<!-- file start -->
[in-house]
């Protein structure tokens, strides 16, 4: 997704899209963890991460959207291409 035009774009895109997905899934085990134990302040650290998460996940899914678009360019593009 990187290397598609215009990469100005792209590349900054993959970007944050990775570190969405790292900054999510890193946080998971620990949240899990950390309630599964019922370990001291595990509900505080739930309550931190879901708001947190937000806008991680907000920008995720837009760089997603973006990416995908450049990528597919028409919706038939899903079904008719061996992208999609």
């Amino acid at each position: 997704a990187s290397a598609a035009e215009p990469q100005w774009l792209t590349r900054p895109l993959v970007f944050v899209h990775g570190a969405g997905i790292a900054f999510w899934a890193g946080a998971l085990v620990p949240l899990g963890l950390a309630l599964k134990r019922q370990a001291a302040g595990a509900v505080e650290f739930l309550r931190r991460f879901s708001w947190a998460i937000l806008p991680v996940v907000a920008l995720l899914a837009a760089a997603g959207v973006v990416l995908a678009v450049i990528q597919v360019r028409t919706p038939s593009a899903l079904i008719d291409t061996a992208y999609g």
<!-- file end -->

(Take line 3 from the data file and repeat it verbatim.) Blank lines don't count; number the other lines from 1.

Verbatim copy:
């Amino acid at each position: 997704a990187s290397a598609a035009e215009p990469q100005w774009l792209t590349r900054p895109l993959v970007f944050v899209h990775g570190a969405g997905i790292a900054f999510w899934a890193g946080a998971l085990v620990p949240l899990g963890l950390a309630l599964k134990r019922q370990a001291a302040g595990a509900v505080e650290f739930l309550r931190r991460f879901s708001w947190a998460i937000l806008p991680v996940v907000a920008l995720l899914a837009a760089a997603g959207v973006v990416l995908a678009v450049i990528q597919v360019r028409t919706p038939s593009a899903l079904i008719d291409t061996a992208y999609g």